Francesca likes to define herself as an EnvironmentARTist, or eco-artivist. Torn between optimism and surrender, she is haunted by the idea of mankind’s imminent self-destruction. Yet, she believes in a future for humanity of resourceful innovation through re-thinking, re-purposing and reducing. It is this hope that is made visible through her work, which is composed almost entirely of rubbish and ‘found’ material. Her art invites us to reconsider the everyday, where we place value and how small changes could make big impacts.
This shows particularly in her mosaics, mixed media and installations.
She thoroughly enjoys working within both the ethical and the material limitations which this choice entails. Reminding us of our indissoluble interdependence with the ecosystem, she protests against the disposable lifestyle we lead and reiterates the urgency for a swift move to an all-encompassing circular economy.
Whilst keeping her carbon footprint to the bare minimum, it also allows her to provide a different perspective on what society generally sees as rubbish: in Francesca's world, rubbish acquires new uses, value and meanings, and becomes the undisputed protagonist of her artworks, as fun and beautiful a Cinderella as she can master it to be. And this is what sets her practice apart: using rubbish as a true substitute of prime material, rather than as a mere demonstration of its abundance and abuse, and her capacity to transform it into unrecognizable tiles for her artworks, effectively adopting a cradle to cradle approach.
She also has a true passion for mosaic, as it allows the use of a broad range of materials: she strives to show the beauty and significance of each material used, in each tiny piece, eagerly crisscrossing the boundary between mosaic and mixed media. She is on a mission to show the incredible - yet still lesser known and appreciated - potential of modern mosaic, as a fine art in its own right.
Francesca has recently resumed her fondness for photography, which she decided to abandon before the digital era, due to the pollution involved in development techniques. She is currently working on layered artwork, where she uses photography to create multi-layered messages which develop around her 3D artworks.
To Francesca, art has the same importance as philosophy: its ultimate purpose is to provoke critical thinking in the viewer. She mostly focuses on environmental and social issues. She sees art as a way to reach, address and provoke original and innovative thoughts on common issues, rather than focused on what she believes has become an almost standardised, often excessive individualism. And she hopes to inspire realchange, however small, one small piece of rubbish at a time.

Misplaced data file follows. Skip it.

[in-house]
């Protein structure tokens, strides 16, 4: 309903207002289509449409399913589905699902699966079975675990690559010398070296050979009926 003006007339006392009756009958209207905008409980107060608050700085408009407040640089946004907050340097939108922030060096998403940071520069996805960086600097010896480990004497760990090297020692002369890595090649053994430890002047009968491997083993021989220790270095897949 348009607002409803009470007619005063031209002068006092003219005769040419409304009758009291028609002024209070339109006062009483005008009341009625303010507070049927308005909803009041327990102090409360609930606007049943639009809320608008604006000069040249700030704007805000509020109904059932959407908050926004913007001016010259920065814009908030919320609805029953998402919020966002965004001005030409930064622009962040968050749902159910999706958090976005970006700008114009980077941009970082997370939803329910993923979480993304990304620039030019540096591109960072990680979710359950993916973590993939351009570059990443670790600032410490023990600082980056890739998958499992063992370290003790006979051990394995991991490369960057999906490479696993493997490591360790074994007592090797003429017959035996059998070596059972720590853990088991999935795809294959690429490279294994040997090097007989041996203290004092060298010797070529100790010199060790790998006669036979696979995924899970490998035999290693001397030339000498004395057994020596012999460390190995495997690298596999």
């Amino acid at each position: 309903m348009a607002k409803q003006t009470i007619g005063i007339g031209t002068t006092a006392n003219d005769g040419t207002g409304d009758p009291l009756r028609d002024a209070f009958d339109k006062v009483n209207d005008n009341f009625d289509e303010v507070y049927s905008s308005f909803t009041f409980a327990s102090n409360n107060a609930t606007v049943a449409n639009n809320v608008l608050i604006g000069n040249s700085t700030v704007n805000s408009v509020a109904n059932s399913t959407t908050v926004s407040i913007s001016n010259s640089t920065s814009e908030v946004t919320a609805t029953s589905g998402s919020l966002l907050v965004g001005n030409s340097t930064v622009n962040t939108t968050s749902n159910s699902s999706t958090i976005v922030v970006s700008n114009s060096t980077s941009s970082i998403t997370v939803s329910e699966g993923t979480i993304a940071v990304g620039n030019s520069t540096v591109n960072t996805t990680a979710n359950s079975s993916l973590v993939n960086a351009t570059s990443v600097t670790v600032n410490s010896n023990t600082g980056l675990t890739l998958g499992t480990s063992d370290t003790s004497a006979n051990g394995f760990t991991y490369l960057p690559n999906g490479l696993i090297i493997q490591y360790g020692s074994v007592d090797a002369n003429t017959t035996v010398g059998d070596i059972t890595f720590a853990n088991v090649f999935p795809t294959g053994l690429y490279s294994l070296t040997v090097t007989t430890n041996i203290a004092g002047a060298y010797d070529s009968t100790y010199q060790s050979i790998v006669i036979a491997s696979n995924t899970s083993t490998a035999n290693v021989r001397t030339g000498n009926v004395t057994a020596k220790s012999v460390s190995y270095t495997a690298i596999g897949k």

She has participated in over 60 art exhibitions internationally in the last 2 years alone. She has received over 30 awards and appeared on a dozen publications. In May 2018 she launched the Payment in Kind(ness) initiative, whereby she accepts eco-friendly gestures (LiThs = “Little Things”) as payment in kind toward her artwork.
Ironically, her Little Things exhibition was censored within the first week of opening, as it was found to be “too controversial” by some of the estate residents.
She recently launched her "Art for Trash" initiative, as part of what she named the "ArtWORKivism" movement. The aim is to bring eco-artivism inside business offices, and to stimulate ENVIRONMENTAL AWARENESS and RESPONSIBILITY in the professional sphere, spreading the belief that they are pervasive and necessary in all aspects of our lives. It involves the employees collecting a selection of their office daily rubbish, which she then uses to make an artwork for their office. The pilot project was run with Bluefield Partners, a thriving business with strong ethical and environmental values, which enthusiastically embraced the initiative in their London City office.
Francesca is happily available for pro bono collaborations with environmental organisations. Making the world a better place through art, in all possible ways, is her biggest hope.
For more information: www.francescabusca.com